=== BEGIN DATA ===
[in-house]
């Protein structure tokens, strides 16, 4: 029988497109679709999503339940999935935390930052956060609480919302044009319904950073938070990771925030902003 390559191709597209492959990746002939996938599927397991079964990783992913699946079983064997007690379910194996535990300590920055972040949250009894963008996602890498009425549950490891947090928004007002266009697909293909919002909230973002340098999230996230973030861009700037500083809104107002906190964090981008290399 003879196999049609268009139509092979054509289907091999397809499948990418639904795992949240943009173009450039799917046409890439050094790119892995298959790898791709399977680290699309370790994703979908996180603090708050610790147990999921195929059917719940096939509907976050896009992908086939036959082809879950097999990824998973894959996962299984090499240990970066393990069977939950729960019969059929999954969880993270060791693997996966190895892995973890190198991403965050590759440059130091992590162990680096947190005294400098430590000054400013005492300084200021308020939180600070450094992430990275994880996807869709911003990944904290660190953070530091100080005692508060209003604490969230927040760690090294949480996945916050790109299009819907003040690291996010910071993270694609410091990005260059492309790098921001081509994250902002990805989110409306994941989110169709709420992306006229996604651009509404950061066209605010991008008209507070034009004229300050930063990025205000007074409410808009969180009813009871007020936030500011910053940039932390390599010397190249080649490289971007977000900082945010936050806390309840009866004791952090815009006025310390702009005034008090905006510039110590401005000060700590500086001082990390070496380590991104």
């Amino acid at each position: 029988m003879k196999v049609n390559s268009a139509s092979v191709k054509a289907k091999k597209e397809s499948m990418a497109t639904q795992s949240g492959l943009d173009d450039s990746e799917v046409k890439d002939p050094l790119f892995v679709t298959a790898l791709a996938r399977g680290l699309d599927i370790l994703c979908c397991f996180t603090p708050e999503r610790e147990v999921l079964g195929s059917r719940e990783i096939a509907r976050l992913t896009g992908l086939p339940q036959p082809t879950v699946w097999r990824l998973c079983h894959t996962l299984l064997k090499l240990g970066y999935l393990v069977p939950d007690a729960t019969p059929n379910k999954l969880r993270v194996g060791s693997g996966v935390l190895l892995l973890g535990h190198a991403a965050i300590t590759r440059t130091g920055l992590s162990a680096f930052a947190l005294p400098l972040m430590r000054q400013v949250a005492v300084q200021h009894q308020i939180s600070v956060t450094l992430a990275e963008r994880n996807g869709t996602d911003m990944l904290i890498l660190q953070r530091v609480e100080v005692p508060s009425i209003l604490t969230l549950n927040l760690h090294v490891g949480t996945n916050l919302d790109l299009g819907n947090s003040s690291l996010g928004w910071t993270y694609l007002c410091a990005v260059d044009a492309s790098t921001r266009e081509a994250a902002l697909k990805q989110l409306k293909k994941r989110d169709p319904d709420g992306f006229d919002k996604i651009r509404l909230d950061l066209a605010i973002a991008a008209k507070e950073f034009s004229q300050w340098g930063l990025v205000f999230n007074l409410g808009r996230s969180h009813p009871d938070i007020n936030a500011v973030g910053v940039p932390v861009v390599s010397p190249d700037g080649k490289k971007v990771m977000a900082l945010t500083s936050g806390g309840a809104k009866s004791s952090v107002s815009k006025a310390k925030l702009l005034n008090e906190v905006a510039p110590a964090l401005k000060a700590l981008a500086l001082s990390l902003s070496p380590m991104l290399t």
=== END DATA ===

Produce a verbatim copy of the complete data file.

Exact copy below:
[in-house]
């Protein structure tokens, strides 16, 4: 029988497109679709999503339940999935935390930052956060609480919302044009319904950073938070990771925030902003 390559191709597209492959990746002939996938599927397991079964990783992913699946079983064997007690379910194996535990300590920055972040949250009894963008996602890498009425549950490891947090928004007002266009697909293909919002909230973002340098999230996230973030861009700037500083809104107002906190964090981008290399 003879196999049609268009139509092979054509289907091999397809499948990418639904795992949240943009173009450039799917046409890439050094790119892995298959790898791709399977680290699309370790994703979908996180603090708050610790147990999921195929059917719940096939509907976050896009992908086939036959082809879950097999990824998973894959996962299984090499240990970066393990069977939950729960019969059929999954969880993270060791693997996966190895892995973890190198991403965050590759440059130091992590162990680096947190005294400098430590000054400013005492300084200021308020939180600070450094992430990275994880996807869709911003990944904290660190953070530091100080005692508060209003604490969230927040760690090294949480996945916050790109299009819907003040690291996010910071993270694609410091990005260059492309790098921001081509994250902002990805989110409306994941989110169709709420992306006229996604651009509404950061066209605010991008008209507070034009004229300050930063990025205000007074409410808009969180009813009871007020936030500011910053940039932390390599010397190249080649490289971007977000900082945010936050806390309840009866004791952090815009006025310390702009005034008090905006510039110590401005000060700590500086001082990390070496380590991104």
């Amino acid at each position: 029988m003879k196999v049609n390559s268009a139509s092979v191709k054509a289907k091999k597209e397809s499948m990418a497109t639904q795992s949240g492959l943009d173009d450039s990746e799917v046409k890439d002939p050094l790119f892995v679709t298959a790898l791709a996938r399977g680290l699309d599927i370790l994703c979908c397991f996180t603090p708050e999503r610790e147990v999921l079964g195929s059917r719940e990783i096939a509907r976050l992913t896009g992908l086939p339940q036959p082809t879950v699946w097999r990824l998973c079983h894959t996962l299984l064997k090499l240990g970066y999935l393990v069977p939950d007690a729960t019969p059929n379910k999954l969880r993270v194996g060791s693997g996966v935390l190895l892995l973890g535990h190198a991403a965050i300590t590759r440059t130091g920055l992590s162990a680096f930052a947190l005294p400098l972040m430590r000054q400013v949250a005492v300084q200021h009894q308020i939180s600070v956060t450094l992430a990275e963008r994880n996807g869709t996602d911003m990944l904290i890498l660190q953070r530091v609480e100080v005692p508060s009425i209003l604490t969230l549950n927040l760690h090294v490891g949480t996945n916050l919302d790109l299009g819907n947090s003040s690291l996010g928004w910071t993270y694609l007002c410091a990005v260059d044009a492309s790098t921001r266009e081509a994250a902002l697909k990805q989110l409306k293909k994941r989110d169709p319904d709420g992306f006229d919002k996604i651009r509404l909230d950061l066209a605010i973002a991008a008209k507070e950073f034009s004229q300050w340098g930063l990025v205000f999230n007074l409410g808009r996230s969180h009813p009871d938070i007020n936030a500011v973030g910053v940039p932390v861009v390599s010397p190249d700037g080649k490289k971007v990771m977000a900082l945010t500083s936050g806390g309840a809104k009866s004791s952090v107002s815009k006025a310390k925030l702009l005034n008090e906190v905006a510039p110590a964090l401005k000060a700590l981008a500086l001082s990390l902003s070496p380590m991104l290399t």